This Morning, I woke up in Lebanon

“We Will Never Learn” – Picture by @Z_iad of the devastation caused by this morning clashes. No amount of words can speak more loudly. 

I woke up this morning cursing. Tfeh! Wou Tfeh! Shi be arref! 

I woke up this morning in Lebanon.

When my friend asked me how come I could stuff my face with jelly beans while the country was burning, and what I was on, I soberly answered, denial. 

I was happy in my little chemical bubble of jelly beans, keeping the fear and the anger at bay, utterly resisting the urge to wildly scream: FOR FUCK’S SAKE NOT FUCKING AGAIN. 

Alas, I did it this morning, after 3 people had died on Tarik el Jdide, after dozens of people had died in Tripoli, after the acrid smell of burning tyres had mixed with the coconut oil of the happy beach goers. The heavy fighting come after the arrest of a Salafist, Shadi Mawlawi, and the shooting, yesterday, of a Cheikh and his bodyguards by the Lebanese Army (http://www.dailystar.com.lb/News/Politics/2012/May-21/174096-lebanon-boils-after-sheikh-killing.ashx#axzz1vQw6bTjG). The institution said it would open a thorough investigation to elucidate the conditions of the shooting. 

Now I get perfectly that some certain gentlemen strive on war: they can revel in their warlord glory again, something they had been missing since 1990, they can play God with their followers, they can distribute arms and death at their will. 

Sectarianism is a system designed, custom-made for war: it absolves the state of all its important duties, such as respecting, protecting and fulfilling the Human Rights of its people, yet it creates ties and loyalties that ensure the perpetuation of family dynasties who control communities and infiltrate every aspect of political, administrative and social life. The ruling elite benefits from it, the collaborators benefit from it, the people quietly drown in that special corner I like to call “No One Gives a Shit”. It is not only because Tripoli is so close to Syria that it faces continuous unrest: it is first and foremost because it’s one of the most neglected city in Lebanon, at all levels, education-wise, socially and economically, and where public efforts have scarcely been made while weapons have gently poured over people’s heads and therefore sectarian groups have taken advantage and contributed to that situation.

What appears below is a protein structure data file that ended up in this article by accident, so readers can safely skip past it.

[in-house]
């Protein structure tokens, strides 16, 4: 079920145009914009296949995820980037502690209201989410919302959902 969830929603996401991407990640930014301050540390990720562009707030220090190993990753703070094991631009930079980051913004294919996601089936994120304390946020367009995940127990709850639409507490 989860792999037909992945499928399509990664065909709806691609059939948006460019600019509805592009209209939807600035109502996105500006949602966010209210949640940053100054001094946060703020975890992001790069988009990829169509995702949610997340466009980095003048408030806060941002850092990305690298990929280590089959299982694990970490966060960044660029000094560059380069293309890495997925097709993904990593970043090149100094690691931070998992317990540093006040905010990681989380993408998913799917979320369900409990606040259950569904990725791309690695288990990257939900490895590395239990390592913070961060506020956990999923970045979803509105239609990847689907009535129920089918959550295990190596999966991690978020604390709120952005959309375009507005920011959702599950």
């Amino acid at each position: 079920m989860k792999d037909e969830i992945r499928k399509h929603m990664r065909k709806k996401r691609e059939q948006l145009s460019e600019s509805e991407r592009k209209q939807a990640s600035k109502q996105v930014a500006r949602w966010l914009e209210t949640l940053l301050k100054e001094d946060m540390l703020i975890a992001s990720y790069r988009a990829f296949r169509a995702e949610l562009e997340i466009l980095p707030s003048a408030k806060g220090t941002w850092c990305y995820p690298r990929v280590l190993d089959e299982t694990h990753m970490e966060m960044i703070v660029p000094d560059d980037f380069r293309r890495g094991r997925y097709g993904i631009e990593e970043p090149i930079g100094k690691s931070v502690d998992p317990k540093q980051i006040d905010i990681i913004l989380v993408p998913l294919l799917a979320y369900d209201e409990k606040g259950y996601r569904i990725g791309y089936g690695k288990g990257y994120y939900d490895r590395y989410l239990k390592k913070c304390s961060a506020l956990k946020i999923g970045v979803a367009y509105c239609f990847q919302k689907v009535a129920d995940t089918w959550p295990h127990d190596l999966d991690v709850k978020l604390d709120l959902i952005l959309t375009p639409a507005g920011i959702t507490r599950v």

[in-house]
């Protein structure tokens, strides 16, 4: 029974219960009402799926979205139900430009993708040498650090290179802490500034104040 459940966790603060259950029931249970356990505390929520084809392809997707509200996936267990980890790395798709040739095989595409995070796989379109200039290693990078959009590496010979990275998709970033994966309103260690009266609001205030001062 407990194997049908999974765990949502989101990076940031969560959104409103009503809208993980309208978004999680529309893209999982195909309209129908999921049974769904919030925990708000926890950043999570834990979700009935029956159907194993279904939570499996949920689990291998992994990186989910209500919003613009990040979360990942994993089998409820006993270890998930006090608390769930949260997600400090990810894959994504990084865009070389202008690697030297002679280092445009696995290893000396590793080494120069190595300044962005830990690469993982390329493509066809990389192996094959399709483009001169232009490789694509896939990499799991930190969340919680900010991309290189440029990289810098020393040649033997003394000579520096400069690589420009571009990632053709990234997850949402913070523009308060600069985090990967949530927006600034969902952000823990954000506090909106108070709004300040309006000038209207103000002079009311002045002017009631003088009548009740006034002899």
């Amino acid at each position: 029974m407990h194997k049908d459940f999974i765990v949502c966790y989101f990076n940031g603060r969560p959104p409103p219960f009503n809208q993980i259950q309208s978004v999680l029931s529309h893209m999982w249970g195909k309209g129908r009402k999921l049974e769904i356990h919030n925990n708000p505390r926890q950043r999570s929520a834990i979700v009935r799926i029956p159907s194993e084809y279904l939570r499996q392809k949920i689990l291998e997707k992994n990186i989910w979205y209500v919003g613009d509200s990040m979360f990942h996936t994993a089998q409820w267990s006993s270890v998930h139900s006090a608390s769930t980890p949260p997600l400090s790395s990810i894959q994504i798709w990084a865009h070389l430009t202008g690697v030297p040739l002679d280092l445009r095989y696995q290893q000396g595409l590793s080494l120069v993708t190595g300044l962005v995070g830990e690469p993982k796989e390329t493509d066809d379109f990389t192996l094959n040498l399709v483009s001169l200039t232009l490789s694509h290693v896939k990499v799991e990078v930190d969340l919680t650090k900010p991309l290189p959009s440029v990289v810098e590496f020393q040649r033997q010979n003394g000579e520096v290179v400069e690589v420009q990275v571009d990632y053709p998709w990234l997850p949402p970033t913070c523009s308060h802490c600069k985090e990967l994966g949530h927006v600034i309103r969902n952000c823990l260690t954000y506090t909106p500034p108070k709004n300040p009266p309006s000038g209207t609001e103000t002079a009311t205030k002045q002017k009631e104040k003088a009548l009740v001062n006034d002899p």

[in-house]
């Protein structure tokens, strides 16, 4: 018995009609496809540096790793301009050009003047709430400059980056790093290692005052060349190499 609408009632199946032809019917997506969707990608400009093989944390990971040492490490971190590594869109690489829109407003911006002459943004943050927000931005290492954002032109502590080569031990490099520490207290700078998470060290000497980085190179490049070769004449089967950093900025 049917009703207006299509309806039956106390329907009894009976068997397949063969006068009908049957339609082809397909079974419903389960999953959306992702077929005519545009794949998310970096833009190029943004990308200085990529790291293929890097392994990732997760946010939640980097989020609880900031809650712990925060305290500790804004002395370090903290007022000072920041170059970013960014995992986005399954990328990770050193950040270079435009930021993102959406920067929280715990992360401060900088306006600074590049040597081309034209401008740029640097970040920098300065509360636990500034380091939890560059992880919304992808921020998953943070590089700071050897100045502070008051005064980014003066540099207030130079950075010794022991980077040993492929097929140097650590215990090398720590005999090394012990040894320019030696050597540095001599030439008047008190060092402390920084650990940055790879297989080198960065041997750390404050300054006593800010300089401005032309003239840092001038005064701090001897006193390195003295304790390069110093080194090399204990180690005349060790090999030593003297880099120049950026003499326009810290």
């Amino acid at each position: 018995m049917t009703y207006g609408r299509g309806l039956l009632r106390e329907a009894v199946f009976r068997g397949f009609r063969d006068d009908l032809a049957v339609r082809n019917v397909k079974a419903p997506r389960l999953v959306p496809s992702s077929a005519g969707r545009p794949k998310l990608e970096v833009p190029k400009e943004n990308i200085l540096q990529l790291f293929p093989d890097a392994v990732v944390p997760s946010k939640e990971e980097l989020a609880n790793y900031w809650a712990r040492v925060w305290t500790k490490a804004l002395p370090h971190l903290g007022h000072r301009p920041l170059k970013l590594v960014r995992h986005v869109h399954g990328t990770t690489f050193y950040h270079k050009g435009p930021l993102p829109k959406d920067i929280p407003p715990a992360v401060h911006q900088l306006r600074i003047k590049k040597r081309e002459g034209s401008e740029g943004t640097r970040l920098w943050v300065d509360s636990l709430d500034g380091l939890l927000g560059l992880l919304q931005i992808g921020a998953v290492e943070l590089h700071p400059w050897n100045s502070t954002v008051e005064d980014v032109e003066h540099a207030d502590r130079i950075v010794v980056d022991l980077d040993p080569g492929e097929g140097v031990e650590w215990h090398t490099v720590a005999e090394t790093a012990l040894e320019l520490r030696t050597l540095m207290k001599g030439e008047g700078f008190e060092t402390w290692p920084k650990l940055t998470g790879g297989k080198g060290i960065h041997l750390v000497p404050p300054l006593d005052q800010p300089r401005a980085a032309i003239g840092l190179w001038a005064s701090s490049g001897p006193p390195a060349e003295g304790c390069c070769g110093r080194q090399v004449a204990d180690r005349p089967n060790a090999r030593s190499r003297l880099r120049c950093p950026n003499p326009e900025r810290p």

What makes me want to clutch my hair in despair is the so called calls of stability and calm issued by sectarian and religious leaders: they remind me of those pyromaniacs who set places ablaze then come back to the scene of their crimes, grinning. 

Well, maybe it is high time for us to stop bowing our heads to these corrupt, power hungry thugs and put our foot down: WE are the people, WE do not want war and WE will not be manipulated. Because we’re not stupid, and because loving one’s country, you idiotic baboons, doesn’t go through destroying it. 

Join us tonight at 06:00 PM for a candlelight in se7et el shohada. https://www.facebook.com/events/238605289582045/

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